Dr. Kern Jackson, director of the African American Studies Program at the University of South Alabama, served as co-writer and co-producer of “Descendant,” the Africatown documentary that has won fans and wowed audiences at film festivals across the country.
He appears in the film, too, but those aren’t his favorite scenes.
“What tickles me is seeing storytellers from Africatown, people I knew were first-rate the moment we met, seeing them up on the screen,” said Jackson, who teaches Folklore and Fieldwork in the English department. “Being a scholar with one foot inside the community and one foot outside, is an inherited position in the community. Albert Murray, who was from Africatown and wrote ‘South to a Very Old Place,’ held it long before I showed up on the scene and identified myself as a folklorist.”
The “Descendant” documentary, directed by Mobile native Margaret Brown, won a Special Jury Award for Creative Vision at the 2022 Sundance Film Festival. The film will open Friday on Netflix and in select theaters nationwide. On Saturday, there will be a special Mobile premiere at the Saenger Theatre.
In the spring semester, Jackson said, there are plans to show the documentary on South’s campus.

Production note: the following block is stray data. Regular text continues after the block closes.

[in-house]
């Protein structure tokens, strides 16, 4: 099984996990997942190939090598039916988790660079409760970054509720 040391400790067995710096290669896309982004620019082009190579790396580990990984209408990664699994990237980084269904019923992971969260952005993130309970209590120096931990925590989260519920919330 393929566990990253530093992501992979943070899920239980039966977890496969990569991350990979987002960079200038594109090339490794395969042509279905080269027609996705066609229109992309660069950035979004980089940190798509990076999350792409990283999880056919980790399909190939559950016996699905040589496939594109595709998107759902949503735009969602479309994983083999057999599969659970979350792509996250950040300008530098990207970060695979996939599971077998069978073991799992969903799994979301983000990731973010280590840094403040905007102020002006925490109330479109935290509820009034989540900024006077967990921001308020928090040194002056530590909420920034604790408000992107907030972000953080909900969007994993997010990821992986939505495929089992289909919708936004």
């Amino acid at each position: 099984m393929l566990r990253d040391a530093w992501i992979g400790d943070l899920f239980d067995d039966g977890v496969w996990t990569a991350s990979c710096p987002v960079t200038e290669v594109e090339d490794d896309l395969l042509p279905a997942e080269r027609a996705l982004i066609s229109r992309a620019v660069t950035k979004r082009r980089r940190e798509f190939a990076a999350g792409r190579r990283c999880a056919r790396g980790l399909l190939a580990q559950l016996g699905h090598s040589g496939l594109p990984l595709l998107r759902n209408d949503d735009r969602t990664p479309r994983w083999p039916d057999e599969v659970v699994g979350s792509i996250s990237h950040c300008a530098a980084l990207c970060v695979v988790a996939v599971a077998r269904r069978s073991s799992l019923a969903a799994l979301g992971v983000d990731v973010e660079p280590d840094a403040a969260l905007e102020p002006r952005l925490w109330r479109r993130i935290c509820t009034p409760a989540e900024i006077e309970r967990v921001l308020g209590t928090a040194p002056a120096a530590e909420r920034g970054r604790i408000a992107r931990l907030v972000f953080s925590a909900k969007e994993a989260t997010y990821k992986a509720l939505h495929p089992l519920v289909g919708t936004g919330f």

The film traces the personal stories and community history of Africatown, north of downtown Mobile, which was founded by descendants from the Clotilda, the last known ship to carry enslaved Africans to the United States in 1859, and others of African descent that were already in Mobile County. The remains of the ship were discovered in 2019, during the making of the documentary. The film includes dialogue from “Barracoon,” a manuscript by Zora Neale Hurston, the novelist and anthropologist who interviewed community leaders such as Cudjo Lewis.
Brown, a graduate of Murphy High School, has done documentaries on everything from country music to the BP oil spill. Her films include “The Order of Myths,” about segregated Mardi Gras celebrations in Mobile.
“I think she’s a genius,” Jackson said. “I love storytellers. I love turning the spyglass, as Hurston would say, on the storyteller.”
Brown met Jackson when he worked with her on the Mardi Gras documentary.
“We became very close through the making of that film, and we never stopped talking about all the issues of that film,” she said. “When I got the first chunk of money for ‘Descendant,’ he was my first phone call. He’s already embedded in that community.”
The two of them share a wry sense of humor and a love of coffeehouse conversation.
“I think Kern is irreverent in the same way I am,” Brown said. “He doesn’t suffer fools easily. He’s curious. He’s brilliant. It’s fun to be around people who are smarter than you. He’s an amazing collaborator because he makes you better than you were before you started.”
For more than four years of work on the documentary, they did research, arranged meetings and filmed interviews. They spent months editing scenes and discussing the shape of the story. They reacted to current events in Mobile.
“I always knew the film was more about the community than the ship, but when they found the ship, there was a before and after,” Brown said. “To see what would happen to people in the film – how would they grow or not grow, how would the city respond – all of these things were questions. A documentary film is like a living thing in a way. You sort of see what happens.”